Pelton Guilty of Selling U.S. Secrets to Soviets : Former Codes Specialist for Security Agency Could Receive Three Life Sentences for Spying
Ronald W. Pelton, a former communications specialist for the National Security Agency, Thursday was found guilty of selling U.S. secrets to the Soviet Union.
The jury of seven men and five women deliberated almost 13 hours over two days. Pelton was convicted on four of five conspiracy and espionage counts and will be sentenced July 28.
Three of the counts carry maximum life sentences and the other calls for a 10-year sentence and $10,000 fine. Fred Warren Bennett, Pelton’s attorney, said he will appeal.
When the verdict was read, Pelton, who showed little emotion throughout the seven-day trial, remained motionless, leaning slightly to the left in his chair. One of the women on the jury sobbed.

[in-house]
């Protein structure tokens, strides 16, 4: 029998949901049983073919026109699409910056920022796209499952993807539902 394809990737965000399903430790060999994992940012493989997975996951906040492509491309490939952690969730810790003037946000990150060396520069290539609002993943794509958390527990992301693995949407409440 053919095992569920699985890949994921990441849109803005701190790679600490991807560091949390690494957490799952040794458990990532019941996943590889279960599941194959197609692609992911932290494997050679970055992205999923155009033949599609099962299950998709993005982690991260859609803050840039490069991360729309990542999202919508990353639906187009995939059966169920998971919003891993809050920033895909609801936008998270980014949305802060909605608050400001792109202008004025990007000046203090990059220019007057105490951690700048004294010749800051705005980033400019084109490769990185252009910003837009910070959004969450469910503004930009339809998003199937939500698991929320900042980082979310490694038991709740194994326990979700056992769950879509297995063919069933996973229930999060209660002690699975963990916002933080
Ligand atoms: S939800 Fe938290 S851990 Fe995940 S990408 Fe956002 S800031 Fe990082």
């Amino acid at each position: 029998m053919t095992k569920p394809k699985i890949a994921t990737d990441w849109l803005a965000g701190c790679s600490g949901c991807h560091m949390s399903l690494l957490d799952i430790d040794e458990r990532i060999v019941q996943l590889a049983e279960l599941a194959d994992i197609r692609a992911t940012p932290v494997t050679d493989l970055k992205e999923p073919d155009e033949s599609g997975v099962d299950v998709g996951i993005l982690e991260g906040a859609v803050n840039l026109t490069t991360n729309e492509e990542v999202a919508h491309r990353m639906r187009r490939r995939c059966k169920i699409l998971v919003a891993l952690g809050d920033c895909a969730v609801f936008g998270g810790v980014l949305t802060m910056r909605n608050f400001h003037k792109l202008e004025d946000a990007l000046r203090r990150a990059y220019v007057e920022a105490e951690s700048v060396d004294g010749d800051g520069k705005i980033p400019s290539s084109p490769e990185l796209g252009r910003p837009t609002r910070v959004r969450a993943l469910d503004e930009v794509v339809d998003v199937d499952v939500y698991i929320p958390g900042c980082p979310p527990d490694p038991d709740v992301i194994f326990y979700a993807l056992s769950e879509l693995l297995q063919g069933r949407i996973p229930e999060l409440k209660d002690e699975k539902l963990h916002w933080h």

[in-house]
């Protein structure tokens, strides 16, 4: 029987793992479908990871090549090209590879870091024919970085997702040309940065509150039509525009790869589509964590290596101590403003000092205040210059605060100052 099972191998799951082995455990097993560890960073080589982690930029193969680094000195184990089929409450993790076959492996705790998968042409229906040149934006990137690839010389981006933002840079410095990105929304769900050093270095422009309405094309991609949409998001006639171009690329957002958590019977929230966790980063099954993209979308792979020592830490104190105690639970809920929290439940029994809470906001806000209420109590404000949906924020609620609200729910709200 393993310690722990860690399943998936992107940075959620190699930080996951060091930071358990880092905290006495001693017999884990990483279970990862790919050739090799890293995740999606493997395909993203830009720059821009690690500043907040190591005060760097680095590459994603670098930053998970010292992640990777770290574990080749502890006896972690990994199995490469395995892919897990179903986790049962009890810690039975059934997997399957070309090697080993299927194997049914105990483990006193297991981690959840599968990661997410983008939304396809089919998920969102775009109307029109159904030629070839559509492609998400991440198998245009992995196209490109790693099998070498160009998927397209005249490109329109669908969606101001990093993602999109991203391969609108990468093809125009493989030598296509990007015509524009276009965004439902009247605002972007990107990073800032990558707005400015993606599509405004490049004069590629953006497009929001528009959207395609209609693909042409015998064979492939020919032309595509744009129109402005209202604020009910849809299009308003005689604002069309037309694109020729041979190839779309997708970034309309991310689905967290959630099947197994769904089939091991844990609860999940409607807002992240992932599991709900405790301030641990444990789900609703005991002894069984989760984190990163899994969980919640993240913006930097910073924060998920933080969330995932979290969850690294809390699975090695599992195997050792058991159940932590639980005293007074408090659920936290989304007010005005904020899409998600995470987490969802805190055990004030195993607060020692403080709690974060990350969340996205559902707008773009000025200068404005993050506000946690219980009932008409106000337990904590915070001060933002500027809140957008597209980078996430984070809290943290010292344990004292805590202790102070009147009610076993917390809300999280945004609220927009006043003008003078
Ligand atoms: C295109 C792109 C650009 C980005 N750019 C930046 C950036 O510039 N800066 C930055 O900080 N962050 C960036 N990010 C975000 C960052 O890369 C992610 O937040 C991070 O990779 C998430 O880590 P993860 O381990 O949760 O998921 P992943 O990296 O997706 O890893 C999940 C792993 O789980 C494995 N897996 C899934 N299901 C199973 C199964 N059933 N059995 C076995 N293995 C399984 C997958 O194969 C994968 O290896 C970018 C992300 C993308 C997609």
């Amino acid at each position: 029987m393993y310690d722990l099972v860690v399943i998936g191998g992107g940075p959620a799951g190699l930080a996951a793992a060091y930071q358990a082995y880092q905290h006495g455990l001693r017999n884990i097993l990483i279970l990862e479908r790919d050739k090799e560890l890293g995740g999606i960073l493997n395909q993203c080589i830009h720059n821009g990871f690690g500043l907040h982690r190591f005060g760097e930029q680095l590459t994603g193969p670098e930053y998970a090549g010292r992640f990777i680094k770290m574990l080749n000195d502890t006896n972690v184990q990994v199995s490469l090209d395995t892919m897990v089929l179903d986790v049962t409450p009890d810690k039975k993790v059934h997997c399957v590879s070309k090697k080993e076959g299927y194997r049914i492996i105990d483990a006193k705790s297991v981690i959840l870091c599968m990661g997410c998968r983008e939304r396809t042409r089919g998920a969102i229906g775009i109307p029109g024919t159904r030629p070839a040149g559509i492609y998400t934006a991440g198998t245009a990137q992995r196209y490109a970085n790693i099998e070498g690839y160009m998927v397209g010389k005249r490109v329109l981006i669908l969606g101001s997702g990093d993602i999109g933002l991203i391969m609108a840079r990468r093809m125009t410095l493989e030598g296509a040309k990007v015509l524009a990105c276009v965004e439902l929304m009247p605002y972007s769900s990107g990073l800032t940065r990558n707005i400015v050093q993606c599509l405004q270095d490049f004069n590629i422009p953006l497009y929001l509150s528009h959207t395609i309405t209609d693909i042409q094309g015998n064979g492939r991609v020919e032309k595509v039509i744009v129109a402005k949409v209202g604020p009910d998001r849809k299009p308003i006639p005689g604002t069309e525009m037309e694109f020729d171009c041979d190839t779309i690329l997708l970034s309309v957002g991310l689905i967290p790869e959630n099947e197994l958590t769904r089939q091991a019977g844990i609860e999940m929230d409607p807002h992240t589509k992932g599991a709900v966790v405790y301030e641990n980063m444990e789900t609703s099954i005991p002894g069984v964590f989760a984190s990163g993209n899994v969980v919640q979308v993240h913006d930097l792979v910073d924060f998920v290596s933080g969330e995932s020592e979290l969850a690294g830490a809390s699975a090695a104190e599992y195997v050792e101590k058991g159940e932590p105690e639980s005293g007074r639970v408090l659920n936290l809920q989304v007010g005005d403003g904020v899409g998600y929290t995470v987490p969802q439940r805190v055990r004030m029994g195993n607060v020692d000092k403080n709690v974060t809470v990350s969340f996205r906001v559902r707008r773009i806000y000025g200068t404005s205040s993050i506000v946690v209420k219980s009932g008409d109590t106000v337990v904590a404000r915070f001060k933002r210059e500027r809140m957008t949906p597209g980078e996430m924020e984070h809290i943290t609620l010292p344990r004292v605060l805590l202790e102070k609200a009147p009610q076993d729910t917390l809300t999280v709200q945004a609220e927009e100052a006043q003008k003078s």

Later, Bennett, looking weary and disappointed, said that Pelton had thanked him for his help but that he had said little else. “He was trying to maintain his composure,” Bennett said.
The verdict closes a five-year episode that began Jan. 14, 1980, when Pelton telephoned the Soviet Embassy in Washington and offered to discuss something “that would be very interesting to you.” He had left his job at the National Security Agency six months earlier.
The next day, Pelton visited the embassy and subsequently made three trips to Vienna, twice staying at the Soviet ambassador’s home, where he recounted from memory sensitive information about how the United States collects and decodes Soviet military communications.